Genepool 2010 / Esoteric 2012
A folk scene stalwart gets back to the garden but hits some cobwebs on the way.
Looks like the loneliness can get to every singer-songwriter, even the one as experimental in his approach as Iain Matthews, which is why in the last decades he veered off from the venerable solo career to revive his past ensembles – first PLAINSONG and then MATTHEWS’ SOUTHERN COMFORT, a band the artist delivered two albums with shortly after leaving FAIRPORTS. Now, 40 years on and despite the apostrophe in the name, there’s even more of a collective feel, what with Terri Binion’s voice and songs taking a half of the album, yet Iain’s own current attitude is so laid back that all too often the music induces slumber rather than a dream, the best example being a new version of “Woodstock”, where paradise lost gets turned into a foray into sun-kissed orchard. By the same token, the honeyed flow of countrified “Money” lacks the sharpness of its own words, and it’s only anxious “The Way Things Are” and “O’Donnel Street” with their jazzy grit that have cobblestones in their urban stride to bounce off from.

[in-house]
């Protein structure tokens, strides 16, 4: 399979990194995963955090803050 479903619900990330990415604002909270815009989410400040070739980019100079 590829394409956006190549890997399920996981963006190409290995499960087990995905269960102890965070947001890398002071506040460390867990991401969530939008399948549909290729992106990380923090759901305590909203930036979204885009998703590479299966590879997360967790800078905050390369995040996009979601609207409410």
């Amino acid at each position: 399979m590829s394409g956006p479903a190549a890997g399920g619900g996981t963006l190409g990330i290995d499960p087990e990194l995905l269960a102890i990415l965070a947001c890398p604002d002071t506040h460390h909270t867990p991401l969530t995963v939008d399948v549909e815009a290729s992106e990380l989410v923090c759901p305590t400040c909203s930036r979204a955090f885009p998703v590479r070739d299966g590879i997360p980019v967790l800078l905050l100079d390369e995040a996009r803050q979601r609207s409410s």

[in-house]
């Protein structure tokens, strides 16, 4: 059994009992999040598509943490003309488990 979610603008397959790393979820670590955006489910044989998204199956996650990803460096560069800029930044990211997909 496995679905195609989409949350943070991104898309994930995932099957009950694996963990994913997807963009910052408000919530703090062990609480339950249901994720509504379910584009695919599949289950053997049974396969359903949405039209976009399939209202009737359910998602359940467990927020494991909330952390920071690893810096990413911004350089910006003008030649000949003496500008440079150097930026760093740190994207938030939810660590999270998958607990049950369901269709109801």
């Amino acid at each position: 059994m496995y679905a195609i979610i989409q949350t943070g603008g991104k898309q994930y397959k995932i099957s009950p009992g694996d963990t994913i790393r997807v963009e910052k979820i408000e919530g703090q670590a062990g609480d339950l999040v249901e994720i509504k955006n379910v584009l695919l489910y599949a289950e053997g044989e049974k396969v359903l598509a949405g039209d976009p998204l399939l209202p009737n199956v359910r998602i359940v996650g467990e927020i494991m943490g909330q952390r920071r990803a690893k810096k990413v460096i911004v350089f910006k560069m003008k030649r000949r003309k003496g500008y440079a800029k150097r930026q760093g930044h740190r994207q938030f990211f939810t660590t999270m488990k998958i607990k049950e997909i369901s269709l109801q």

But there’s a clear warning of things to come in the rural sparseness of opener “Letting The Mad Dogs Lie”, the piano and steel guitar wrapping around Matthews’ voice, smooth and soothing, even velvety in the “Kingfish” croon, whereas his female counterpart goes for homespun roughness in “Dear Richard”, asking “Are these the songs you write?” for all the puzzled listeners, and rocks gently in “These Days”. Yet all too often the songs gel into blissful sameness, rippled in places with Bart-Jan Baartman’s mandolin and vocal harmonies, most perfect in “Blood Red Roses”, another Richard Farina’s cover from Iain’s old repertoire. Revisiting here “The Road To Ronderlin” from the group’s 1970’s debut, the veteran dusts off more classics on the companion album, “Kind Of Live”, and adds some new cuts, from “New”, which, on-stage, possess more vigor. That’s where the stardust rubs off.